When listening to 'The Destroyers Of All', the biggest thing I notice are the guitars. For much death metal, I find that the main purpose of the riffs is to add to heaviness and- in many cases- the technical aspect of the music. Ulcerate is different in this aspect for the fact that the guitar work here is neither particularly brutal throughout, or fast-paced. Although it would be foolish to say that there aren't some looming moments to offer here, the guitars instead offer sounds that rely more on dissonant chord structures, complex timbres and eerie use of feedback. From my personal musical background, the closest thing Ulcerate's guitar work here sounds like is the latter period of Deathspell Omega; experimental, atonal, creepy and sometimes downright disconcerting in nature. All of this works in Ulcerate's favour. When first oging into this record that seemed to have people so excited, I was not expecting something other than a typical (albeit good) death metal record, and the band proved me wrong.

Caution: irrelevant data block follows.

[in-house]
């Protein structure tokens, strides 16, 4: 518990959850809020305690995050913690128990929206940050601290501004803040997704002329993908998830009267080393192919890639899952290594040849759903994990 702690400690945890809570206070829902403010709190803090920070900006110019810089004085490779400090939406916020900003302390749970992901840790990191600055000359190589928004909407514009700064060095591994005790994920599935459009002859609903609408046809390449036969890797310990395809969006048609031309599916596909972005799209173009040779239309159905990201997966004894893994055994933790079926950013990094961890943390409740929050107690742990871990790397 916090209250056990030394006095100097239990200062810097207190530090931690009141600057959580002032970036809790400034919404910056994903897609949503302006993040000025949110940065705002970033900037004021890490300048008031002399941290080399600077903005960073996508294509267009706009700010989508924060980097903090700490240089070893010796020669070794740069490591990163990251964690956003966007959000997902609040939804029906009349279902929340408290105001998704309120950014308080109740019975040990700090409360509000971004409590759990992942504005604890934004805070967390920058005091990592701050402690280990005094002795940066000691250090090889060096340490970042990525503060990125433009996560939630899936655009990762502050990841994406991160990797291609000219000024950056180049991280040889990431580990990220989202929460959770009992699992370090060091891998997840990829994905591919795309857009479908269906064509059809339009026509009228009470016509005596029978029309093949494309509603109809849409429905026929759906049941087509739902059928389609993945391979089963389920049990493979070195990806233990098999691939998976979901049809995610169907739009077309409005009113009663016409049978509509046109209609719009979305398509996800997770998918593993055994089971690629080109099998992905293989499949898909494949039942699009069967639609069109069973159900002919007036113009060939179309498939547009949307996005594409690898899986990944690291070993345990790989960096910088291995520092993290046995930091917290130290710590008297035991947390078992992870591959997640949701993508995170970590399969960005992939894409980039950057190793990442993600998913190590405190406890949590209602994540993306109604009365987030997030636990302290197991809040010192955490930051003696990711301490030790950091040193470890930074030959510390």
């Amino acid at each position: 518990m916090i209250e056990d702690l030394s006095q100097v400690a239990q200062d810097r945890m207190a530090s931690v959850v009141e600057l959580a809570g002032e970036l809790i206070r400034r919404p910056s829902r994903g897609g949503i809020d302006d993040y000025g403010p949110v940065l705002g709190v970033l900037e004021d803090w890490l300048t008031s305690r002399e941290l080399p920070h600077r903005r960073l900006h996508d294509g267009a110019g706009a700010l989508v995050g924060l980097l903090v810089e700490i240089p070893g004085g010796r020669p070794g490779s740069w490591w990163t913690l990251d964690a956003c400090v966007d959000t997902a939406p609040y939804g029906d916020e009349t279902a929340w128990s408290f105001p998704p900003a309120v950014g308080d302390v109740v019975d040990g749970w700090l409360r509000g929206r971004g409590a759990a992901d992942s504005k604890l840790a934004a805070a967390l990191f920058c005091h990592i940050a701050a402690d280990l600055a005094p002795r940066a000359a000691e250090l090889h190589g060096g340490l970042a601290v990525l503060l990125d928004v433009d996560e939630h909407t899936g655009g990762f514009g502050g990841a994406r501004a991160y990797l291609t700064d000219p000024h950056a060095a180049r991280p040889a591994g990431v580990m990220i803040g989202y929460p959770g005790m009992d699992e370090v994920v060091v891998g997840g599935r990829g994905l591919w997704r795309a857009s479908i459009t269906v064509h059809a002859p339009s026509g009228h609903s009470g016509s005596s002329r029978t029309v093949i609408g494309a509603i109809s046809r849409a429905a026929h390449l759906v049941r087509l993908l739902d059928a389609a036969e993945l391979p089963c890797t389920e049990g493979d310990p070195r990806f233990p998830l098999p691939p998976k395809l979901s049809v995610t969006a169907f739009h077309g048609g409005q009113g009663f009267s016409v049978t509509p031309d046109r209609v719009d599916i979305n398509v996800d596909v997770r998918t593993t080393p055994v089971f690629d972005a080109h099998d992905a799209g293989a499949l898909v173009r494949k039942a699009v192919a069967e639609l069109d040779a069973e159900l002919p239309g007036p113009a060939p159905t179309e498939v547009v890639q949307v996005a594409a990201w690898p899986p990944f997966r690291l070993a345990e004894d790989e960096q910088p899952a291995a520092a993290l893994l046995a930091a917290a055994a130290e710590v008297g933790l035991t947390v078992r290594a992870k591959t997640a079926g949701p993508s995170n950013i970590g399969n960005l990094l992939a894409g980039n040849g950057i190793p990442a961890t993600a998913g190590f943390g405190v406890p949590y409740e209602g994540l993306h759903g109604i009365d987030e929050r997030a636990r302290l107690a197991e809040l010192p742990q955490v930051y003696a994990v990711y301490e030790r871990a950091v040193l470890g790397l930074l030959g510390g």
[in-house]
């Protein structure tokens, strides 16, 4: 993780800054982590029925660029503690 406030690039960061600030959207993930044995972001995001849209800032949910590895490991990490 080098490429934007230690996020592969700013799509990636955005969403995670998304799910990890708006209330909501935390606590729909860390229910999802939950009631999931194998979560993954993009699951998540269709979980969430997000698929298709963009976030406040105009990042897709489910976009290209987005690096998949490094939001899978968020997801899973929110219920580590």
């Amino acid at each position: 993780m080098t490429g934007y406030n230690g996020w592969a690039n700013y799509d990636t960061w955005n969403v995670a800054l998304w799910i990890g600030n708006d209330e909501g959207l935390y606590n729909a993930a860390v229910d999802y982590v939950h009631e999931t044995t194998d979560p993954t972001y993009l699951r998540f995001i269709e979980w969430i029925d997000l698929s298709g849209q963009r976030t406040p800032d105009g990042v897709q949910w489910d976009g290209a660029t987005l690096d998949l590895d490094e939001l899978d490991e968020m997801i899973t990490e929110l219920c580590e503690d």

Apart from the relatively experimental guitar work, the rest of Ulcerate is fairly straightforward for the death metal genre. Some great technical drum work of Jamie Saint Merat and washed out but functional bass playing fills out the rest of the sound with the added heaviness the guitars didn't seem to worry about. The most generic thing about the band are the vocals however. While Paul Kelland is a fair enough growler, his grunts here lack the power and emotion to add much to the music.

Ulcerate's 'The Destroyer Of All' is therefore a fairly interesting creature for death metal. With equal parts death metal and something else altogether, the band has crafted an hour's worth of dissonant music that certainly grinds against the nerves at times, but for the time being, the album has given me back some faith into what I perceived was a dying genre.

Review by Prog Sothoth
COLLABORATOR Honorary Collaborator